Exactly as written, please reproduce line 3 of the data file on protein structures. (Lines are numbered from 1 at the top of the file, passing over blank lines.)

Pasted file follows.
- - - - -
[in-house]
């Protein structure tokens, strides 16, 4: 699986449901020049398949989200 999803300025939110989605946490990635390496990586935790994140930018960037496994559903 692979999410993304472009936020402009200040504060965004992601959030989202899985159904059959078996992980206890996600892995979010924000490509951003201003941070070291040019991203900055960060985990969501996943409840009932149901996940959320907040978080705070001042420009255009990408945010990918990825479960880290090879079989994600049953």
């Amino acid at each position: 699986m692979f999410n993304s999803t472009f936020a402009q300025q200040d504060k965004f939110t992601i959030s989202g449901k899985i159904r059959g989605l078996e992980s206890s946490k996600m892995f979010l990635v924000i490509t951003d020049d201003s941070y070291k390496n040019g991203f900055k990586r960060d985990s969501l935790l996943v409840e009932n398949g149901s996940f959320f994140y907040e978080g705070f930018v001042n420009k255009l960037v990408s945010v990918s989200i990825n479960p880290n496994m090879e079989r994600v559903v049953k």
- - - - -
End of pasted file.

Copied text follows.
């Amino acid at each position: 699986m692979f999410n993304s999803t472009f936020a402009q300025q200040d504060k965004f939110t992601i959030s989202g449901k899985i159904r059959g989605l078996e992980s206890s946490k996600m892995f979010l990635v924000i490509t951003d020049d201003s941070y070291k390496n040019g991203f900055k990586r960060d985990s969501l935790l996943v409840e009932n398949g149901s996940f959320f994140y907040e978080g705070f930018v001042n420009k255009l960037v990408s945010v990918s989200i990825n479960p880290n496994m090879e079989r994600v559903v049953k």